Feeds

'Self-incriminators' may be forced to tell the court what they know

High Court extends ability to strip people of right not to self-incriminate

Secure remote control for conventional and virtual desktops

The High Court agreed, ruling that there is no fixed definition of "intellectual property" and that the law should not be defined too narrowly.

Lawyers for Mulcaire argued that the House of Lords ruling on whether Hello! magazine could protect photos of a celebrity wedding made it clear that confidential information was not a form of intellectual property. They said that this meant that Mulcaire should not be bound by the exception to PSI.

Mr Justice Vos agreed that the Hello case meant that confidential information was not necessarily intellectual property, but said that to take the exception to PSI to be valid only in intellectual property cases was too restrictive an interpretation.

"I do not accept [Mulcaire's lawyers'] suggested limitation on the meaning of 'technical or commercial information'," he said. "If the information needed also to be a species of intellectual property, it would be very narrow indeed, and there is no limitation of that kind implied from the words of the legislation. Rather, I take the view that the 'technical or commercial information' with which [the exception] is concerned is any such information that can be protected as such by action."

"A review of intellectual property textbooks shows that there is no universal definition of the term [intellectual property], which is no doubt why Parliament has adopted a variety of definitions for differing situations," said the judge.

"Parliament must be taken to have been deliberately expanding the meaning of 'intellectual property' when it included the words 'technical and commercial information' in the string of meanings alongside patent, trade mark, copyright, and registered design (and the later added 'design rights' in 1988)," said the ruling.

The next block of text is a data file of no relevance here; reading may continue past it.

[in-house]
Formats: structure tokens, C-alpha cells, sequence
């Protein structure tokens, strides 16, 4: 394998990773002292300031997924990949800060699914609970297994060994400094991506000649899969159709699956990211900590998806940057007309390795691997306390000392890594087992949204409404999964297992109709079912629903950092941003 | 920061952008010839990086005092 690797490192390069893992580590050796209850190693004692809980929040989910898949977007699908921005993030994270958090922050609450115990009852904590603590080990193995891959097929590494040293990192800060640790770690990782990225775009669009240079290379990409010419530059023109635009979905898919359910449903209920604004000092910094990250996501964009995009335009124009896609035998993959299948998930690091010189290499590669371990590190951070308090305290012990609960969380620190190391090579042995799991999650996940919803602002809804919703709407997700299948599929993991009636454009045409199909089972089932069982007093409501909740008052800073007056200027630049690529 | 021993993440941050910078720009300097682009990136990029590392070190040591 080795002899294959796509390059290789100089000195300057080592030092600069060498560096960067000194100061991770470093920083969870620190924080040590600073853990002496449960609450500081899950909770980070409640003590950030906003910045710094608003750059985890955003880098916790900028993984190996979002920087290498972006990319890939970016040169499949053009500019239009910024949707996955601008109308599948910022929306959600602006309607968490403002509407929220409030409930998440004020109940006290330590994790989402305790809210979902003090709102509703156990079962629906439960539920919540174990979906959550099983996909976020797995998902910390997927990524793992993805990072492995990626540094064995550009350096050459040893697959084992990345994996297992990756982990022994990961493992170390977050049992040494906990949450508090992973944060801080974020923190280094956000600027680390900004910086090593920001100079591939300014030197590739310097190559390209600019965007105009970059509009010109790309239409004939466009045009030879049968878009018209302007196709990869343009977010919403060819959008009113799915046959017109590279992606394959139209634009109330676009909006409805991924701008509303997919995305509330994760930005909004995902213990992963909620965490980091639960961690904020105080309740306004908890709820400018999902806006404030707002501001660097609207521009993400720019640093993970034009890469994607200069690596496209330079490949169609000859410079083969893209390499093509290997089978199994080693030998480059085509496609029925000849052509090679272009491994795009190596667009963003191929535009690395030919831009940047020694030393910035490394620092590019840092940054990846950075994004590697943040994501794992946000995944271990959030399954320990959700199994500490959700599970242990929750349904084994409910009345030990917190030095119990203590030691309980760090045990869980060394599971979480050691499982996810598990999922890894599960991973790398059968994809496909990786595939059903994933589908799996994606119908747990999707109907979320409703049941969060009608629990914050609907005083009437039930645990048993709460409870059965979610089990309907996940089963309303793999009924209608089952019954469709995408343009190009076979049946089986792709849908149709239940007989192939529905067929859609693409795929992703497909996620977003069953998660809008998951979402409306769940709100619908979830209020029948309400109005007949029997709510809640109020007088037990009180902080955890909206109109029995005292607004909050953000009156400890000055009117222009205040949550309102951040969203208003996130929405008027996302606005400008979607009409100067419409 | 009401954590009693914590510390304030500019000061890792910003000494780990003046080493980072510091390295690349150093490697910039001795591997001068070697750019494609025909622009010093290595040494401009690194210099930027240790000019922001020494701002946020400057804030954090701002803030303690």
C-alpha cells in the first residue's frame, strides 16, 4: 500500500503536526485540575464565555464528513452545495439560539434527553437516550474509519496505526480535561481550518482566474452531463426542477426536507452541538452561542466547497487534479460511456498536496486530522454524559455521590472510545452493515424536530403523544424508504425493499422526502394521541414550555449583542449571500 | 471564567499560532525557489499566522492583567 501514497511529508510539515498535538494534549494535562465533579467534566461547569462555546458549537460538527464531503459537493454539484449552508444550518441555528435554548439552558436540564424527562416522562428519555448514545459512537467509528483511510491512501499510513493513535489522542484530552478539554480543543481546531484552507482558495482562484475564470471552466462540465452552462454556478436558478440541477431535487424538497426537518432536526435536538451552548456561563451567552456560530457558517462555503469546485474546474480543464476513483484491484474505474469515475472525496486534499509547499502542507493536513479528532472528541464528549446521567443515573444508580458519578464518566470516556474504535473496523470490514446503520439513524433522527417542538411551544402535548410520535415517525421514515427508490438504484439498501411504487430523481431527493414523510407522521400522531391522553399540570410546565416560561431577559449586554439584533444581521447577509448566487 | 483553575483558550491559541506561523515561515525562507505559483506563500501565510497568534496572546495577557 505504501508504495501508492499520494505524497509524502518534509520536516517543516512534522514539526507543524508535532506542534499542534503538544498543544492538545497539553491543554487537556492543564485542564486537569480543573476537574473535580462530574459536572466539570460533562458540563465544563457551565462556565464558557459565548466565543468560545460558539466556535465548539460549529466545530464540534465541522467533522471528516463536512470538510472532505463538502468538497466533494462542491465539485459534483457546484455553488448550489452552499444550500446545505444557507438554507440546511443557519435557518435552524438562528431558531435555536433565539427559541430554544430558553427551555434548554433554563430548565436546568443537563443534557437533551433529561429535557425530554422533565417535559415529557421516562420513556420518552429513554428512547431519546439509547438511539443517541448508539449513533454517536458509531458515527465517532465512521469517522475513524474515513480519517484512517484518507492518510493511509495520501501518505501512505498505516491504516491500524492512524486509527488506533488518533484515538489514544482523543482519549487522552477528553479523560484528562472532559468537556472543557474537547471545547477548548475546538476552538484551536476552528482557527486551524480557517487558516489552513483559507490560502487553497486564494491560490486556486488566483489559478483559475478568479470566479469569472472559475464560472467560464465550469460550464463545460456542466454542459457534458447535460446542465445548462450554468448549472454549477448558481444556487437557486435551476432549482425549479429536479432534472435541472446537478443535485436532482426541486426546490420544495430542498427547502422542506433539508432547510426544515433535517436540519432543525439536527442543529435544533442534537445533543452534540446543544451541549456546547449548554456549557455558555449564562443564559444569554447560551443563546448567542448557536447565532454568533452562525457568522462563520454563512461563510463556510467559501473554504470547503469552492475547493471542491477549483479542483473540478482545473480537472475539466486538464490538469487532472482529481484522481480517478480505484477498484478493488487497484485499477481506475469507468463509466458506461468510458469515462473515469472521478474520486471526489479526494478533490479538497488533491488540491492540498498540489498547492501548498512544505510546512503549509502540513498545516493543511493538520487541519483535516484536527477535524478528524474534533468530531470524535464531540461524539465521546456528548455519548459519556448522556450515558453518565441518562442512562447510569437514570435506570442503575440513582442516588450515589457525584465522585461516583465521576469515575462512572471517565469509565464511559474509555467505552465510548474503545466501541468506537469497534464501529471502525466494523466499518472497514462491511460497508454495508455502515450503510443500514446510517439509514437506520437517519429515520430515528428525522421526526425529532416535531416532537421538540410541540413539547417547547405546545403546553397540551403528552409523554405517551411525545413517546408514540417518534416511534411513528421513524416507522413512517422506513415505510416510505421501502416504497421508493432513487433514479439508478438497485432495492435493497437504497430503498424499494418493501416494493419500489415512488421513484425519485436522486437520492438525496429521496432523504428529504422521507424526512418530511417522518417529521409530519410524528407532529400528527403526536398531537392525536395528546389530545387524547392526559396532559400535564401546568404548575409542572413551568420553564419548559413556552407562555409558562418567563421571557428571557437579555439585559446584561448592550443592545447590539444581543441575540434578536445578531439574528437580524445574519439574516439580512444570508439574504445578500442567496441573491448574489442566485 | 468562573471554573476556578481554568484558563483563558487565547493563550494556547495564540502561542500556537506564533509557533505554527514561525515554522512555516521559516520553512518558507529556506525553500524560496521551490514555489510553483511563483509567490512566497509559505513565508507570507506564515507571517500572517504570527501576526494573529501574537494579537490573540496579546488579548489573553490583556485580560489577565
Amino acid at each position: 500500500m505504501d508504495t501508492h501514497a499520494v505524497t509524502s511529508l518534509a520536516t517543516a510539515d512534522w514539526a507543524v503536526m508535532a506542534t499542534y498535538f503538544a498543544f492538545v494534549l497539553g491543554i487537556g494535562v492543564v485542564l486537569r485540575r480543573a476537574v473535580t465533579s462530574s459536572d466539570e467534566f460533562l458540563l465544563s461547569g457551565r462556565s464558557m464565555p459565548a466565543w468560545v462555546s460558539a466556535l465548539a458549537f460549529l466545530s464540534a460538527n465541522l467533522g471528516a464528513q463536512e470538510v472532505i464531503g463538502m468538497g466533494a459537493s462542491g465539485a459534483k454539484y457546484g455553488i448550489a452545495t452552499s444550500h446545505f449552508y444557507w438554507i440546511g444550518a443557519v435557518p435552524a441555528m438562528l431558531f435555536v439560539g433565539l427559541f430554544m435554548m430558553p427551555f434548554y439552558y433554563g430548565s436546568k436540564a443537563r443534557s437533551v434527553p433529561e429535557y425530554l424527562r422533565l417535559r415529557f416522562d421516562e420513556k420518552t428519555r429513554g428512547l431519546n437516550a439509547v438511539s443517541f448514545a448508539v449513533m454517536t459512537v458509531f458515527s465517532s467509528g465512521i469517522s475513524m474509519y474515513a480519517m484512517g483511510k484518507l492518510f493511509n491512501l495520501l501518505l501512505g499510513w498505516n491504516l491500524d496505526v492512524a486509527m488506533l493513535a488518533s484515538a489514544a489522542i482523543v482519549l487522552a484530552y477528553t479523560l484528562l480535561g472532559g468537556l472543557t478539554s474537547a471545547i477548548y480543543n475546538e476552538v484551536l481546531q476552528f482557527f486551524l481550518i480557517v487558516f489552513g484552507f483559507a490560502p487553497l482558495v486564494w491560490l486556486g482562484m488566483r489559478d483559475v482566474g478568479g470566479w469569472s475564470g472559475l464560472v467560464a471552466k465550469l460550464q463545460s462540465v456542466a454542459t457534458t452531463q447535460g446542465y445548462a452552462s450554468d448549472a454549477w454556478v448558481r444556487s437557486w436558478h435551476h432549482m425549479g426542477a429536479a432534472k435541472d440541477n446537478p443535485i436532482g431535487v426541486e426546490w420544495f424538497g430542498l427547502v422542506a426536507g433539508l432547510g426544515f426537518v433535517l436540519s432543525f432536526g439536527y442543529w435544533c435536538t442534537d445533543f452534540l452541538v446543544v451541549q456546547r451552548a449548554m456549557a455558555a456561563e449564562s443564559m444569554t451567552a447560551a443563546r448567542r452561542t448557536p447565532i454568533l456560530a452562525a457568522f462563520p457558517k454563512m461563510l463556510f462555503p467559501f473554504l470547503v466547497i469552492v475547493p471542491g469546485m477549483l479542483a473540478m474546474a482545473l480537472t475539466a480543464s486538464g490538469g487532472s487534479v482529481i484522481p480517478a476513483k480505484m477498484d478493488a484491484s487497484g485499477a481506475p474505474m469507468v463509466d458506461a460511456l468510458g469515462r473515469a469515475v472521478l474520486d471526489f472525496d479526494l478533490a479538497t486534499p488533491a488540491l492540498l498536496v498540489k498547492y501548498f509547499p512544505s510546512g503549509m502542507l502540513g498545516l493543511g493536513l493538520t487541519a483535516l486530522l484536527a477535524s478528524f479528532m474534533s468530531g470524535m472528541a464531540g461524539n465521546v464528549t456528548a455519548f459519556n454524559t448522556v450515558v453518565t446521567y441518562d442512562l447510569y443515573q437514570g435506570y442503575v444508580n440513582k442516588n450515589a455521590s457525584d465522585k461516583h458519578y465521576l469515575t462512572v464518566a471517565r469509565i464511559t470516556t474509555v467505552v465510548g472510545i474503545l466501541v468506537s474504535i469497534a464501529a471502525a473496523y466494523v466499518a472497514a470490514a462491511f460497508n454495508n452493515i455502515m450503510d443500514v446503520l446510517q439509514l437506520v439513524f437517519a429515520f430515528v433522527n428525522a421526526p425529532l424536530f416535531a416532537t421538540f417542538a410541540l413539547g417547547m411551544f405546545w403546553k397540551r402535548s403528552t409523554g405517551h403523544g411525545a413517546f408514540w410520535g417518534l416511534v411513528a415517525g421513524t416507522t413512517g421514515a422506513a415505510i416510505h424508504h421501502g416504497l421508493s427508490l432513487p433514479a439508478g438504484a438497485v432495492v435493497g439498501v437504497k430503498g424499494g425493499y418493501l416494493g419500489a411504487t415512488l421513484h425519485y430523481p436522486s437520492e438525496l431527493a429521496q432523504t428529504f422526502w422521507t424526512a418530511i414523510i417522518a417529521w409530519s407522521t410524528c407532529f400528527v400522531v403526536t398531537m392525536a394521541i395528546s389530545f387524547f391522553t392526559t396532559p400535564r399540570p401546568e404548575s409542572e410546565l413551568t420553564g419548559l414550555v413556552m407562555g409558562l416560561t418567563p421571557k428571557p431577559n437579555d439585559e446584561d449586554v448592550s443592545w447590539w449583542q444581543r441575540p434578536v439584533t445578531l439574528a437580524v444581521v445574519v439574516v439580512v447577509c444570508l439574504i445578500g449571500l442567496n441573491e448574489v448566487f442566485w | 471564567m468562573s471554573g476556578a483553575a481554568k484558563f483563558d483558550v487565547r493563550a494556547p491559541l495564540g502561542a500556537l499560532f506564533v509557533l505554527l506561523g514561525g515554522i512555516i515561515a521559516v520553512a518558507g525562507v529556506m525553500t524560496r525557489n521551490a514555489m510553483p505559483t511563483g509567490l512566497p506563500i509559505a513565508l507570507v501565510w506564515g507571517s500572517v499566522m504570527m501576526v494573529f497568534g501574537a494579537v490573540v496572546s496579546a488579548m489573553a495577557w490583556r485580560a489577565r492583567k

Mulcaire cannot now refuse to answer questions or provide information in the case, and must also provide information about other alleged victims of phone hacking whose identities had been blacked out in documents provided to the Court, the High Court said.

Copyright © 2011, OUT-LAW.com

OUT-LAW.COM is part of international law firm Pinsent Masons.

Beginner's guide to SSL certificates

Whitepapers

Why cloud backup?
Combining the latest advancements in disk-based backup with secure, integrated, cloud technologies offer organizations fast and assured recovery of their critical enterprise data.
Getting started with customer-focused identity management
Learn why identity is a fundamental requirement to digital growth, and how without it there is no way to identify and engage customers in a meaningful way.
How to determine if cloud backup is right for your servers
Two key factors, technical feasibility and TCO economics, that backup and IT operations managers should consider when assessing cloud backup.
High Performance for All
While HPC is not new, it has traditionally been seen as a specialist area – is it now geared up to meet more mainstream requirements?
How to simplify SSL certificate management
Simple steps to take control of SSL certificates across the enterprise, and recommendations centralizing certificate management throughout their lifecycle.